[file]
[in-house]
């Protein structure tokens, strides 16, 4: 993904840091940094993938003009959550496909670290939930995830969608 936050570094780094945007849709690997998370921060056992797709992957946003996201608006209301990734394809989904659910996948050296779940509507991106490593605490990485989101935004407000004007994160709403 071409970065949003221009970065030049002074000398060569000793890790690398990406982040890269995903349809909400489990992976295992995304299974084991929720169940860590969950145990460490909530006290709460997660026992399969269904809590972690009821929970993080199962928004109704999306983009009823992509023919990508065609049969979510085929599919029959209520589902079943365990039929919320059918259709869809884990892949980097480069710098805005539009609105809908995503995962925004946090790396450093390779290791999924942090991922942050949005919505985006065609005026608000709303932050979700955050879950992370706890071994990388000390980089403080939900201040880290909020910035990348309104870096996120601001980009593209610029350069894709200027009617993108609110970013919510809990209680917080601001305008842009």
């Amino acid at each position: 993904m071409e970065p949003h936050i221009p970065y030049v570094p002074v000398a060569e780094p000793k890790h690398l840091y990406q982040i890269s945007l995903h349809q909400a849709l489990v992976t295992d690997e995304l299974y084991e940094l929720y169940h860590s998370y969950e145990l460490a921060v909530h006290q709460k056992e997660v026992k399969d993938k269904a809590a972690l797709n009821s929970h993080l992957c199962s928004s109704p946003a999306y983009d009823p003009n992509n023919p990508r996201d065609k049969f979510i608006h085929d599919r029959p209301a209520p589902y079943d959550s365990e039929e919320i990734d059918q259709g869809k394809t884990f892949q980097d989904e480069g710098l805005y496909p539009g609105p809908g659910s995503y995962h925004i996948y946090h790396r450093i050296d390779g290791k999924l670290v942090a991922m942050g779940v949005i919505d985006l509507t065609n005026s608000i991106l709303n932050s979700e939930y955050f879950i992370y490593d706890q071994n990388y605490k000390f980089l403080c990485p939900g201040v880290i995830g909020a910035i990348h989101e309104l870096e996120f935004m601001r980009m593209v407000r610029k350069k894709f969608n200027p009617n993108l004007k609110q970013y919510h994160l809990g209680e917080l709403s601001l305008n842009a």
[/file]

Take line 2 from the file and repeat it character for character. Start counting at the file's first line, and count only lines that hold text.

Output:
């Protein structure tokens, strides 16, 4: 993904840091940094993938003009959550496909670290939930995830969608 936050570094780094945007849709690997998370921060056992797709992957946003996201608006209301990734394809989904659910996948050296779940509507991106490593605490990485989101935004407000004007994160709403 071409970065949003221009970065030049002074000398060569000793890790690398990406982040890269995903349809909400489990992976295992995304299974084991929720169940860590969950145990460490909530006290709460997660026992399969269904809590972690009821929970993080199962928004109704999306983009009823992509023919990508065609049969979510085929599919029959209520589902079943365990039929919320059918259709869809884990892949980097480069710098805005539009609105809908995503995962925004946090790396450093390779290791999924942090991922942050949005919505985006065609005026608000709303932050979700955050879950992370706890071994990388000390980089403080939900201040880290909020910035990348309104870096996120601001980009593209610029350069894709200027009617993108609110970013919510809990209680917080601001305008842009």